Viewpoint: Obama secures legacy with Cuba policy shift
With the speech outlining a major shift in US-Cuban relations, President Barack Obama secured his legacy in Latin America.
This was the speech most Latin Americans were hoping to hear from a US president for decades - and one many believed they would hear shortly after Obama came to office in 2009.
It took a lame duck session, a president unburdened by concerns about Florida politics, and a worsening economic situation in Cuba to produce the long-awaited change.
To be sure, Obama had already moved in 2009 to lift the restrictions on travel and remittances of Cuban Americans that had been imposed by the George W Bush administration in 2004.
Although those measures were welcome and had some effect, they were mainly on the margins and did not represent any fundamental shift towards engagement.
But on Wednesday Obama sounded a lot like the advocates for policy change on Cuba.
He did not just call for punishing Cuba less than before, but rather to end efforts to isolate Cuba diplomatically and squeeze it economically.
Obama made it clear that he is now committed to reversing course and opening up with Cuba in a meaningful way. That means pursuing expanded trade, communication and cooperation.
Although he still has to work within the legislatively mandated embargo, Obama has ample latitude and can build political momentum towards ending the anachronistic policy.
To realise the full potential of the new measures will, however, require some changes in Havana as well.
If the new US-Cuba policies will get the political backing in Washington they need to be sustained and succeed, there will have to be some indication that Cuba is taking steps towards greater political opening.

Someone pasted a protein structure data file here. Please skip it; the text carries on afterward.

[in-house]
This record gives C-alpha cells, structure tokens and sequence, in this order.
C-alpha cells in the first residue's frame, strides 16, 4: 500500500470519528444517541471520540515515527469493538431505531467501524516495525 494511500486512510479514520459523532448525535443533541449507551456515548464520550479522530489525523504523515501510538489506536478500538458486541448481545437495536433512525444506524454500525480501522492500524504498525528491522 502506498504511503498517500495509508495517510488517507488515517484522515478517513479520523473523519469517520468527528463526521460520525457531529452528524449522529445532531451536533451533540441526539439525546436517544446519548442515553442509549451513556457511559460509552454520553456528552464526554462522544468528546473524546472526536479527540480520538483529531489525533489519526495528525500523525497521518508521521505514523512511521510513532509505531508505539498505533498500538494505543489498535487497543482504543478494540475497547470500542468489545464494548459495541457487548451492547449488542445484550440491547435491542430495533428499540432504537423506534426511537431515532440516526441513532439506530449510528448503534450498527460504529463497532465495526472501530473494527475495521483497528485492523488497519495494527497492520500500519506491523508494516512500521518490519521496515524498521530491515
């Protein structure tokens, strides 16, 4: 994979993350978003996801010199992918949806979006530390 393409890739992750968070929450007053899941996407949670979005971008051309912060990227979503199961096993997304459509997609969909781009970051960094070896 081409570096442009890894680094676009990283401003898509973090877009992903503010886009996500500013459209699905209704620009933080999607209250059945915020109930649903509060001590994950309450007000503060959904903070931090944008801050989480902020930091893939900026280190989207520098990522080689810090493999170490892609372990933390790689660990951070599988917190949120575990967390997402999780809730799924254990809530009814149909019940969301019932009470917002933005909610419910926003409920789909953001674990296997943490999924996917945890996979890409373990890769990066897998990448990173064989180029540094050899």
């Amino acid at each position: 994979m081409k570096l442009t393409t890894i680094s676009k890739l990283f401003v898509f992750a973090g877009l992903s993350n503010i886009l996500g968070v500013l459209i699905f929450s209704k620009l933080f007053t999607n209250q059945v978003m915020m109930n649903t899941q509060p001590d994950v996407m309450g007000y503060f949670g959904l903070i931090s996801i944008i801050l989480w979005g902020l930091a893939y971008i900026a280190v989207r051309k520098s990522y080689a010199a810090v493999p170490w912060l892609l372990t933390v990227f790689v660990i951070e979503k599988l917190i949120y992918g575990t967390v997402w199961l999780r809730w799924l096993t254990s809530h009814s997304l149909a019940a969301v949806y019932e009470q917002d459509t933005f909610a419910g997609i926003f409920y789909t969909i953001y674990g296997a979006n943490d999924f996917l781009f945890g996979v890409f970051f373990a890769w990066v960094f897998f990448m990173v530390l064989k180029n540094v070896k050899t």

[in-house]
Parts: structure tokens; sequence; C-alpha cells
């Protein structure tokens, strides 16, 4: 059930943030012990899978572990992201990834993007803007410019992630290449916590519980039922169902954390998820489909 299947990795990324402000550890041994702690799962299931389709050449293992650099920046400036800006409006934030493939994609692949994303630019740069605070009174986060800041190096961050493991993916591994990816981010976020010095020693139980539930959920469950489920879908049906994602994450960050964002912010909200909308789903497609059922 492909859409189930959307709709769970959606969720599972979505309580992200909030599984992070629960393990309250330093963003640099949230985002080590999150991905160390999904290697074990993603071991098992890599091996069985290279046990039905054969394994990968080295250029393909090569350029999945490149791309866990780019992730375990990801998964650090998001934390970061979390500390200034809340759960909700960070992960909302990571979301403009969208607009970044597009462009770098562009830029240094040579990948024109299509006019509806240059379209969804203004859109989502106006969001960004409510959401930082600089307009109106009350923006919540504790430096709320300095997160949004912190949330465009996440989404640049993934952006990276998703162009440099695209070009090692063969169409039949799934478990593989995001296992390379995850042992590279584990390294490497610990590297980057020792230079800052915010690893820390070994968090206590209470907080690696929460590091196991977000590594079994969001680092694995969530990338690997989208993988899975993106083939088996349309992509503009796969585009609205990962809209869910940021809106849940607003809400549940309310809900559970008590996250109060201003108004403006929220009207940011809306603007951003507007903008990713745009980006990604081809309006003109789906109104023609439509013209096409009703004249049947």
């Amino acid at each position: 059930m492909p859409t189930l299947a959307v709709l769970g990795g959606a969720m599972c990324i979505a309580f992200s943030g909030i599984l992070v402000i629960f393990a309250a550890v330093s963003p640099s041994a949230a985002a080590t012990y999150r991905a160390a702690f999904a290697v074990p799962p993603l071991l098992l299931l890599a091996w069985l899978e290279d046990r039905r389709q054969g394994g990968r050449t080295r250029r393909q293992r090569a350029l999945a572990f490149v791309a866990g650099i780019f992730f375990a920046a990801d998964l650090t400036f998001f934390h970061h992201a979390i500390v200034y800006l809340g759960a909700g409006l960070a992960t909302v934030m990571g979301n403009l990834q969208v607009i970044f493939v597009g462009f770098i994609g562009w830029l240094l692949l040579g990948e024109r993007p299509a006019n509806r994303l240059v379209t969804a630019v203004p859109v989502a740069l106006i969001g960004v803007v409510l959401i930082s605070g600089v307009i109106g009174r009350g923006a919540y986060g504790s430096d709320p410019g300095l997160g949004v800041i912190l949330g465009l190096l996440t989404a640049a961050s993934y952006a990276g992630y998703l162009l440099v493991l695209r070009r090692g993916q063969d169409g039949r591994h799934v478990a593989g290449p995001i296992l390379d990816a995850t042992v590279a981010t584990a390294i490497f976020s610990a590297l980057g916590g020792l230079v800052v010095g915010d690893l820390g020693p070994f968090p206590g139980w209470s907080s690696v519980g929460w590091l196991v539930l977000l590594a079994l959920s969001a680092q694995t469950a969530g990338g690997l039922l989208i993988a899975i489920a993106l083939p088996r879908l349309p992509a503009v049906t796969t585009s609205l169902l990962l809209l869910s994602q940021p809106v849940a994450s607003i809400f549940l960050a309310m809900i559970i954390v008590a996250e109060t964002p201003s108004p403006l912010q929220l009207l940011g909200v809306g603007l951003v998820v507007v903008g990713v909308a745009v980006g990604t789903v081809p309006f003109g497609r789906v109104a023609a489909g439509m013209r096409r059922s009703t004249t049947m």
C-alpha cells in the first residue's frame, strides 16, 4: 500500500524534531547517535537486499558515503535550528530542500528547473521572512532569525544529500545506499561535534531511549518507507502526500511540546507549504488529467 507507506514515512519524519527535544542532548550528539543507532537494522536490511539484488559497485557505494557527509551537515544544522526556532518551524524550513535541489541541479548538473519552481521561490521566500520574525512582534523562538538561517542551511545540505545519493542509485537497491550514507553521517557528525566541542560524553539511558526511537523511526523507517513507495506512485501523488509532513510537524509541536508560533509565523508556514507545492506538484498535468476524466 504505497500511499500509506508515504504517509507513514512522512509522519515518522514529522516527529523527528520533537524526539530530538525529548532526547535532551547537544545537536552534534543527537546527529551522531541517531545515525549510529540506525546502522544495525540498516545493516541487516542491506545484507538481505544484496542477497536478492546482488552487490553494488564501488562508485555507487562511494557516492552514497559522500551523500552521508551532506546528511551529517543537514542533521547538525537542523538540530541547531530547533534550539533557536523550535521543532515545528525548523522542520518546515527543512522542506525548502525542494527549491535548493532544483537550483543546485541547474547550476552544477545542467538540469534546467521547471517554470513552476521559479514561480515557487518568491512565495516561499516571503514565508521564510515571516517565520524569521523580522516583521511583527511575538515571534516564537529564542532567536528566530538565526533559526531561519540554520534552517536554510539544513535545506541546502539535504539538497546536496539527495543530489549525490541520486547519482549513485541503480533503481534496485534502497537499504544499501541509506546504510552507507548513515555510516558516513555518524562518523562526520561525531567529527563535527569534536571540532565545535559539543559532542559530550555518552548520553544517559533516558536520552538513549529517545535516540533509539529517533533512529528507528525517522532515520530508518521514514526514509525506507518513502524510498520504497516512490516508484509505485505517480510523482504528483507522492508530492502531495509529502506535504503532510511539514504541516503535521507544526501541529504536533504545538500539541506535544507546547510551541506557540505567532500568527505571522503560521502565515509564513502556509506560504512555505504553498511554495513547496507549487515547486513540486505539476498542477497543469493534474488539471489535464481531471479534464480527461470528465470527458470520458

If the regime cracks down, hardliners in the US Congress will have more ammunition to push back.
The new measures will test the long-held view that the Cuban leadership actually wants and needs the punitive US embargo to justify its absolute political control.
Removing that gift to the regime, the argument goes, will undercut its legitimacy and open things up.
While that view may well have been largely plausible when Fidel Castro was in charge, it is less persuasive in the current moment and under his younger brother Raul´s direction.
Raul Castro has presided over a series of measures of economic opening, including reduction of state employment and the spread of private businesses, but these have moved slowly and have had a number of difficulties, frustrating many Cubans.
Although one can never be certain, having been in Havana over the last week there is a sense that, out of sheer economic necessity, the Raul Castro government would like to see more open and productive economic relations with the United States.
The Cuban economy is in dire straits and requires infusions of capital that will be hard to attain without significant US engagement.
Cuba's already severe problems have recently been aggravated by Venezuela's unrelenting economic crisis, made much worse by falling oil prices. Cuba has been heavily dependent on Venezuelan largess since Hugo Chavez came to power in 1999.
It is unclear, of course, whether the Obama administration's new measures will contribute to greater political opening and improvements in human rights in Cuba.
But few can argue seriously that the punitive approach, in place for over half a century, helped much on that score. Obama the empiricist believes that if a policy doesn't work it is time to try something else.
No policy, foreign or domestic, better fits that dictum. Also judging by the reaction on the streets of Havana, most Cubans too are relieved that the US-Cuba deadlock is over and could - though not easily or quickly - unleash some positive changes in their country.
Washington's absurd Cuba policy has long stood in the way of a more constructive relationship with Latin America. No issue has been such a powerful unifying factor across the region.
This bold move will not eliminate the growing distance between the United States and Latin America, but it is likely to help reduce the distance and open up opportunities for deeper engagement on a range of other issues.
When Obama attends the Summit of the Americas in Panama next April, and meets with his counterparts including Raul Castro, he is expected to be greeted with great warmth and enthusiasm.
Obama may discover that, as he looks across the global geopolitical landscape, with religious wars flaring, he may have more time for Latin America in his remaining two years in office.